BRIEF DESCRIPTION OF DRAWINGS FIG. 11 is a graph which shows the gate current, cathode current and anode-to-cathode voltage characteristics of a standard controlled rectifier having a single gate for a high rate of rise of anode current.

FIG. 2 displays the same parameters as in FIG. 1, for a standard controlled rectifier having a plurality of gates.

FIG. 3 shows the improved electrical characteristics obtained with a controlled rectifier having an auxiliary cathode.

FIG. 4 is a top view of a controlled rectifier semiconductor wafer having an auxiliary cathode.

FIG. 5 is a cross-sectional view taken across the section line 5-5 in FIG. I.

FIG. 6 shows a top view of a second embodiment of a structure having an auxiliary cathode.

FIG. 7 is a cross-sectional view taken across the section 7-7 in FIG. 6.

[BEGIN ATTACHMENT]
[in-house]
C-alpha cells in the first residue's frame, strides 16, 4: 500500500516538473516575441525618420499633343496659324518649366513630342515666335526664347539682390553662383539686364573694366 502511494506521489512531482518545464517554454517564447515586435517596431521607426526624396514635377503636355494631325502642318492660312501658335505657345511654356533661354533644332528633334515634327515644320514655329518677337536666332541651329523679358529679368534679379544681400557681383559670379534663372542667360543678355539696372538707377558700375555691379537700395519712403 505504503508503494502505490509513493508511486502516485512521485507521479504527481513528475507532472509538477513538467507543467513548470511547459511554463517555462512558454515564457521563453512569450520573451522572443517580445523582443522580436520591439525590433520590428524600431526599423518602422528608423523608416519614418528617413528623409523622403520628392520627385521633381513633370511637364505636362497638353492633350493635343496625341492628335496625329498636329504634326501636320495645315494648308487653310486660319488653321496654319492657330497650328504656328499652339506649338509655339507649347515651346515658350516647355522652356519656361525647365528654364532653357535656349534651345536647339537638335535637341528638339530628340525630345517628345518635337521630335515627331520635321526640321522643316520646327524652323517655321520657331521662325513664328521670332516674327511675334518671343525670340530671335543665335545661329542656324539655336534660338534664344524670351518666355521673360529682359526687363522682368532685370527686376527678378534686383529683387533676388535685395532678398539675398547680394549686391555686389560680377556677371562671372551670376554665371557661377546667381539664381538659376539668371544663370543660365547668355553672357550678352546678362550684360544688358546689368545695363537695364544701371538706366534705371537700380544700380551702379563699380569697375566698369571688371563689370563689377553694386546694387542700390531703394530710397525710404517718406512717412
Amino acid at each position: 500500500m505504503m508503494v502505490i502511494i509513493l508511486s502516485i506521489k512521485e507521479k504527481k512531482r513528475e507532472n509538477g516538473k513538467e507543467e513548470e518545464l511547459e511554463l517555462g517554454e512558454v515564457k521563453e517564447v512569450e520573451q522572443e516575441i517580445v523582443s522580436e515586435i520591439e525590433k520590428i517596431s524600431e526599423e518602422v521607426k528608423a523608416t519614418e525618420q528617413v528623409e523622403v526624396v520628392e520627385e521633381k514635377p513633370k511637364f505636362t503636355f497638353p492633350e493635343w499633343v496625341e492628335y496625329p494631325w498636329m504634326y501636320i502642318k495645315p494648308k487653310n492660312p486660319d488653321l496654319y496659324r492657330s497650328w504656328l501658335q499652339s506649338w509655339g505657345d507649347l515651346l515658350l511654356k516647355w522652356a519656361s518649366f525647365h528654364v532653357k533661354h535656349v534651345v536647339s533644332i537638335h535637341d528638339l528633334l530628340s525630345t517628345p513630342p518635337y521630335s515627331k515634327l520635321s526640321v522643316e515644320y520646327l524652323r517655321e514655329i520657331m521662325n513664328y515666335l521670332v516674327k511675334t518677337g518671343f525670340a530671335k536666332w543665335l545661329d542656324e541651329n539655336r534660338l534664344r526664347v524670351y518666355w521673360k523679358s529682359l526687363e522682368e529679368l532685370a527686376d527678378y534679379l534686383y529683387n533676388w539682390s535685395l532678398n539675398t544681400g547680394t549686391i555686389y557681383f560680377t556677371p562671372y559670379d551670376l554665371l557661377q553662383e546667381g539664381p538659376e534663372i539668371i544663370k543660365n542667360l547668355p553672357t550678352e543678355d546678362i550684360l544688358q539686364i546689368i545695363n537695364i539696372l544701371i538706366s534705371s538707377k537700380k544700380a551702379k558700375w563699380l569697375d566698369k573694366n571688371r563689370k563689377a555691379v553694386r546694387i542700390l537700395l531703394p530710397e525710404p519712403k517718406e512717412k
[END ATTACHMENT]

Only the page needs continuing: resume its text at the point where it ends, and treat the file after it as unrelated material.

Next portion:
FIG. 8 is a top view of a third embodiment of a device having an auxiliary cathode.

FIG. 9 is a top view of a wafer constructed in accordance with the invention.

FIG. is a cross-sectional view of FIG. 9 taken across the section line 110-10 in FIG. 9.

Referring now first to FIG. I, there are shown wave shapes of the anode current, gate current, and anode-to-cathode voltage during tum-on conditions, for a typical controlled rectifier having a single gate.

After a short initial delay time, considerable noise (i.e., oscillations) appears in the anode-to-cathode voltage, and sometimes in the anode current rise characteristic. More significantly, the gate current is forced toward zero after the delay time by an internally generated back voltage. This internal voltage is to the high internal sheet resistance of the semiconductor material (such as silicon) in the gate-cathode region. It has been found that when the gate current is forced to zero, or below zero as shown in FIG. I, the device may fail in a mode known as di/dt failure due to the small turn-on area, as discussed above.